Keywords: continental margin ; structural model ; Vøring Basin ; Møre Basin ; Norway
    Language: English
    Type: Dataset , Dataset
    Format: 11377451 Bytes
    Format: 1 Files
    Format: application/x-zip-compressed
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  • 9
    Publication Date: 2017-10-09
    Description: Abstract
    Description: The data files belong to a 3D structural model which covers the Glueckstadt Graben, NW Germany. The constructed 3D model is 170 km wide and 166 km long with a horizontal grid spacing of 2000 m, and a vertical resolution corresponding to the number of integrated layers. The 3D structural model includes 10 layers: (1) sea water; (2) Quaternary-Neogene; (3) Paleogene; (4) Upper Cretaceous; (5) Lower Cretaceous; (6) Jurassic; (7) uppermost part of the Middle Triassic and the Upper Triassic (Keuper); (8) Middle Triassic without uppermost and lowermost parts (Muschelkalk); (9) Lower Triassic and lowermost part of the Middle Triassic (Buntsandstein); (10) upper part of the Lower Permian and the Upper Permian (undivided Zechstein plus salt-rich Rotliegend). The thicknesses of the layers correspond to apparent thicknesses. In addition, data for earth surface topography is provided in the file: 0_Topography.dat. Model coordinates are based on the Gauss-Krueger DHDN (zone 3) system. The data format is ASCII and contains three columns (X, Y and Z), where X and Y are geographical coordinates (X = longitude, Y = latitude); Z (in m) is thickness of the layer or structural depth (base of layer) or surface elevation. The grid of each layer consists of 86 cells in W-E direction and 84 cells in S-N direction. The grid limits are the following: Xmin = 3450000 and Xmax = 3620000; Ymin = 5915100 and Ymax = 6081100. The vertical datum of the 3D model refers to the mean sea level. Organisation of data files: Data are organized in two folders (“Bases” and “Thicknesses”); data for earth surface topography (in case of water: sea level) is in the root folder ( 0_Topography.dat).The folder “Bases” contains 10 data files named according to the model layers as outlined above. The folder “Thicknesses” contains 10 data files named according to the model layers as outlined above.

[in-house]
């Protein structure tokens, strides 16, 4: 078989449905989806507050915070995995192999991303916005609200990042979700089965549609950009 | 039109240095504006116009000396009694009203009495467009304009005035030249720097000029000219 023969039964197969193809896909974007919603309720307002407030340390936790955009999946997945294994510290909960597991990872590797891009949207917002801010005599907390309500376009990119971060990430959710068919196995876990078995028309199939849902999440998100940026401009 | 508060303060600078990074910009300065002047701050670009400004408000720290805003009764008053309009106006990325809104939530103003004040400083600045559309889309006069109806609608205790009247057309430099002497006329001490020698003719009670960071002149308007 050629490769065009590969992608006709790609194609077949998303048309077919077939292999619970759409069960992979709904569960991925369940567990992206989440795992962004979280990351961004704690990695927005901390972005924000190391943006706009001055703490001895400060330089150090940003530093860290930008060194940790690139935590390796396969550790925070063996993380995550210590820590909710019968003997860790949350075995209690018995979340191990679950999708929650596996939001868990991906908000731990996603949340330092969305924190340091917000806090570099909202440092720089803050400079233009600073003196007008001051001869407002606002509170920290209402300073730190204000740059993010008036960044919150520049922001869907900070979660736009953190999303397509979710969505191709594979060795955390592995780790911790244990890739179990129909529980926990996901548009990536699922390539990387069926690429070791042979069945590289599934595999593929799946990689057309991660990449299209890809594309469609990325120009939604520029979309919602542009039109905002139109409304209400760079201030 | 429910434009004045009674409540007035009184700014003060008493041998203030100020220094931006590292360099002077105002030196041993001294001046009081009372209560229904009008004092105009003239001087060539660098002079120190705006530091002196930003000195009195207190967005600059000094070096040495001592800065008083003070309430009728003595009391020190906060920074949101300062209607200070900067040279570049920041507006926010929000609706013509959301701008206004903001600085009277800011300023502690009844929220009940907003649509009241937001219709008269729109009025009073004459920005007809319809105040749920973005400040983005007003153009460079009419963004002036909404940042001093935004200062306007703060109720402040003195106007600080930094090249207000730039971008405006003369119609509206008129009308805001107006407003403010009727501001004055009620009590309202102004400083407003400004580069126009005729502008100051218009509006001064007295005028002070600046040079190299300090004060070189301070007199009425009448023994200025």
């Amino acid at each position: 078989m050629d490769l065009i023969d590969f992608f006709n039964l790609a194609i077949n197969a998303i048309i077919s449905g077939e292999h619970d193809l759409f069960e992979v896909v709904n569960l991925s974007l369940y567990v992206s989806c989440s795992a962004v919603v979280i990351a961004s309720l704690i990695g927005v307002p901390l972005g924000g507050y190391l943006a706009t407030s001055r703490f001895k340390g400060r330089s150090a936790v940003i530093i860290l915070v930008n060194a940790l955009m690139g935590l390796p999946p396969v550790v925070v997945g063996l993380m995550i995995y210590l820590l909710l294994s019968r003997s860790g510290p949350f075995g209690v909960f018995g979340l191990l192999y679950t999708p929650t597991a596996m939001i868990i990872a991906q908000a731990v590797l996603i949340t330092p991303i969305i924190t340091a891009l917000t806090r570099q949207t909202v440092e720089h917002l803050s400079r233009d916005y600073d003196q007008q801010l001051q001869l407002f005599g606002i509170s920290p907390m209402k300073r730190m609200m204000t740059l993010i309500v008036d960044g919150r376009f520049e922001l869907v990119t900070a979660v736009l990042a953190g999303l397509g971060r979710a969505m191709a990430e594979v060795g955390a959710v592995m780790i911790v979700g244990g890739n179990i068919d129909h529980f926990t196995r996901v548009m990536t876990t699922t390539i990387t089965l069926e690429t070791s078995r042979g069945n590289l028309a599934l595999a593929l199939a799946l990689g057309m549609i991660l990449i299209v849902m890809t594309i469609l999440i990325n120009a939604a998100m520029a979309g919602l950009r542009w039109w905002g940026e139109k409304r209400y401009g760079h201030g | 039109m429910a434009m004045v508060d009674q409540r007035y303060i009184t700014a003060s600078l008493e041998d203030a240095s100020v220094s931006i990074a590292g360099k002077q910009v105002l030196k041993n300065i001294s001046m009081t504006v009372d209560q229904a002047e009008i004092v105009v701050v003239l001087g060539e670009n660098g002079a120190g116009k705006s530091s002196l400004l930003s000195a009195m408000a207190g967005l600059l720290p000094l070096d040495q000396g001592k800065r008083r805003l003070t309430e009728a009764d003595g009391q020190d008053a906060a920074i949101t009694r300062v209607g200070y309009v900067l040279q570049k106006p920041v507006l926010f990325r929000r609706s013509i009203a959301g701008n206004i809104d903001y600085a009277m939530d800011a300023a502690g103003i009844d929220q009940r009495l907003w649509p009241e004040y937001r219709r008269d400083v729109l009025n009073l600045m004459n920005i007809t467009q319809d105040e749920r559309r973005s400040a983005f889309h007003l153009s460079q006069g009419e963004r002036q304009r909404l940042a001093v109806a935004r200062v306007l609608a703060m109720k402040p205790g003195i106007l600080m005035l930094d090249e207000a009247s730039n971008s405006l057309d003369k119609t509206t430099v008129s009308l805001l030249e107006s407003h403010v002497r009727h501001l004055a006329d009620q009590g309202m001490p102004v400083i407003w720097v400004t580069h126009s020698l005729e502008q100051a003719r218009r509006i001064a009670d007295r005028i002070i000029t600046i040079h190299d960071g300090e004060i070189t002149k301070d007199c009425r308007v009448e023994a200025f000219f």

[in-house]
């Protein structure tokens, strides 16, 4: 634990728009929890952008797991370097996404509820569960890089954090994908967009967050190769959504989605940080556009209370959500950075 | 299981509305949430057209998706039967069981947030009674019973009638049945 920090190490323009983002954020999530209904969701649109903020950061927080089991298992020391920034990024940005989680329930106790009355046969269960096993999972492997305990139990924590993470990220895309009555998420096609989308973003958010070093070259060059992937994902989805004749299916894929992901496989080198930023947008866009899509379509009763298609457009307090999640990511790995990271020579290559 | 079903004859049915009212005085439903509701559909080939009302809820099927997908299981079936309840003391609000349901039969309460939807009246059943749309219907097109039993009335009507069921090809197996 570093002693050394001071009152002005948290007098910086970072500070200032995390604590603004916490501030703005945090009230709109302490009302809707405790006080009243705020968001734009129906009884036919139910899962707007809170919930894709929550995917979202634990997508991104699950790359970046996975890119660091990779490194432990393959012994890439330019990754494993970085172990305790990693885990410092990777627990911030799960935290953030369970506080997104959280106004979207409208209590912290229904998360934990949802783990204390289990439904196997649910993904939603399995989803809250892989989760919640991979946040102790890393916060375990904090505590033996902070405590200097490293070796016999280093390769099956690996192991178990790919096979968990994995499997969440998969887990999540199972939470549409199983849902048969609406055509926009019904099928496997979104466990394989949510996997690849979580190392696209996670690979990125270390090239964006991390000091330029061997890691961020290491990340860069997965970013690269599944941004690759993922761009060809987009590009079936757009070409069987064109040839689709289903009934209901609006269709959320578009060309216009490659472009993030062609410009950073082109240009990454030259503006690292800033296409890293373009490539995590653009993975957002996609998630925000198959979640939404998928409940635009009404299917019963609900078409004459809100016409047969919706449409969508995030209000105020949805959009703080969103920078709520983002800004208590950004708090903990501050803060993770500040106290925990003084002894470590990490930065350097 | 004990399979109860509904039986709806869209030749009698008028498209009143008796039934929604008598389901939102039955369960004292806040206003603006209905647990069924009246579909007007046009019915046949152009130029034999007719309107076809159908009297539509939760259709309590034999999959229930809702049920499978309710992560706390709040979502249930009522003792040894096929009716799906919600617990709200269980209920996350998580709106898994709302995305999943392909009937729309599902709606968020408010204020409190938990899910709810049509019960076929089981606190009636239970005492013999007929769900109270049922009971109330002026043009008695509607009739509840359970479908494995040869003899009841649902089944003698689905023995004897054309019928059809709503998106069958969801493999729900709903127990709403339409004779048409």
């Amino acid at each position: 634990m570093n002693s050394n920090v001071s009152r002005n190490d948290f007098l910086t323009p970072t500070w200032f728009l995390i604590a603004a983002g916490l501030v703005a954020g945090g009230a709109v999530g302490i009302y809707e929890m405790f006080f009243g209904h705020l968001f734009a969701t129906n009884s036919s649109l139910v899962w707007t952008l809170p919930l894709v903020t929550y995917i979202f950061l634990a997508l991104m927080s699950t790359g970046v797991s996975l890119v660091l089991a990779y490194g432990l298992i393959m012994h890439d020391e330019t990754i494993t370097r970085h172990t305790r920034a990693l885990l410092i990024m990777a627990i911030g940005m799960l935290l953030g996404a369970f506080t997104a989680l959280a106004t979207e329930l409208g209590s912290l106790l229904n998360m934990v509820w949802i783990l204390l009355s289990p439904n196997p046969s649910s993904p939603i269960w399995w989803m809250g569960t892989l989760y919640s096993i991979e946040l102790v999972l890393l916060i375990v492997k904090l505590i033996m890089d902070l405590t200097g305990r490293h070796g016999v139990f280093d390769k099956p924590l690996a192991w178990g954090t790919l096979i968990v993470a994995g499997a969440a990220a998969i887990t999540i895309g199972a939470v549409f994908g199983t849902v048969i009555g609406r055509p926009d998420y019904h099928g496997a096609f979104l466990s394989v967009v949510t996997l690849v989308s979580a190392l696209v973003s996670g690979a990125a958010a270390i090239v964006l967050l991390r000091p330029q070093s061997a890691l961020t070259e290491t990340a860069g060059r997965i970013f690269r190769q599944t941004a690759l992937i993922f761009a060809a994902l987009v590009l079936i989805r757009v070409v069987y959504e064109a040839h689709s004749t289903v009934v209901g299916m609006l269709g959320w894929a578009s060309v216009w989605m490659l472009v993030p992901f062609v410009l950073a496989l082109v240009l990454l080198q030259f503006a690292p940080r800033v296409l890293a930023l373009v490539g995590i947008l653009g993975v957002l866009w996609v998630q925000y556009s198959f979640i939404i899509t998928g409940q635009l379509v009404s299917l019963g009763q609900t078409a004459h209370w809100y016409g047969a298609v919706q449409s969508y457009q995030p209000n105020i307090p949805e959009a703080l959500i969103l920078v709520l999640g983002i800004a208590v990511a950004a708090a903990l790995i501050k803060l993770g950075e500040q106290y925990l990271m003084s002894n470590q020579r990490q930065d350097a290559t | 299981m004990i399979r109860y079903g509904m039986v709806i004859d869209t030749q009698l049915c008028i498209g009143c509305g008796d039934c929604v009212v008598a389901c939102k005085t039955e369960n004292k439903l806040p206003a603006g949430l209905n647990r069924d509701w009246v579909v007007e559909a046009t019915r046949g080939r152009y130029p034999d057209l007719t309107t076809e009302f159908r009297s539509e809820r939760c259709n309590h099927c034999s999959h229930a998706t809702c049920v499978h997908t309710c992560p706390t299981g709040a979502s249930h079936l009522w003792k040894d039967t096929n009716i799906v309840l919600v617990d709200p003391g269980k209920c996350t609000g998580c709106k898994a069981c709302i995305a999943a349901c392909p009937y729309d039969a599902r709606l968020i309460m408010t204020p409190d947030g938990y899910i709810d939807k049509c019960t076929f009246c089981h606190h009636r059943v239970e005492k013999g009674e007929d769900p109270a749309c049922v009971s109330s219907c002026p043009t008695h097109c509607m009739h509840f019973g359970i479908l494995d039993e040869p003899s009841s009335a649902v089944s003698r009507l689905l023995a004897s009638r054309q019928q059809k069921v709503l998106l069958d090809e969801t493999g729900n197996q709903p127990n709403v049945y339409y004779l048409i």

Keywords: structural model ; Glueckstadt Graben
    Language: English
    Type: Dataset , Dataset
    Format: 1362622 Bytes
    Format: 1 Files
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  • 10
    Publication Date: 2008-09-01
    Description: The structure of the Glueckstadt Graben has been investigated by use of 3D gravity backstripping technique and by 2D gravity and magnetic modelling. Subtracting the gravity effects of the Meso-Cenozoic sediments together with Permian salt reveals a positive residual anomaly within the Glueckstadt Graben. This anomaly includes two local maxima over the Westholstein and Eastholstein Troughs. The 2D gravity models point to the presence of a high-density body within the lower crust of the Glueckstadt Graben. In addition, the results of 2D magnetic modelling indicate that the central part of the high-density body is overlain by an area with high susceptibility. Most probable, the formation of this high-density body is a result of complex poly-phase tectonic history of the study area. Finally, the results of gravity modelling indicate that Permian salt is not homogeneous. 3D gravity analysis and, especially, 2D gravity modelling have distinguished the differences in degree of salt saturation in salt-rich bodies, and elucidate the proportion of Rotliegend salt. ©2007 Springer-Verlag
    Print ISSN: 1437-3254
    Electronic ISSN: 1437-3262
    Topics: Geosciences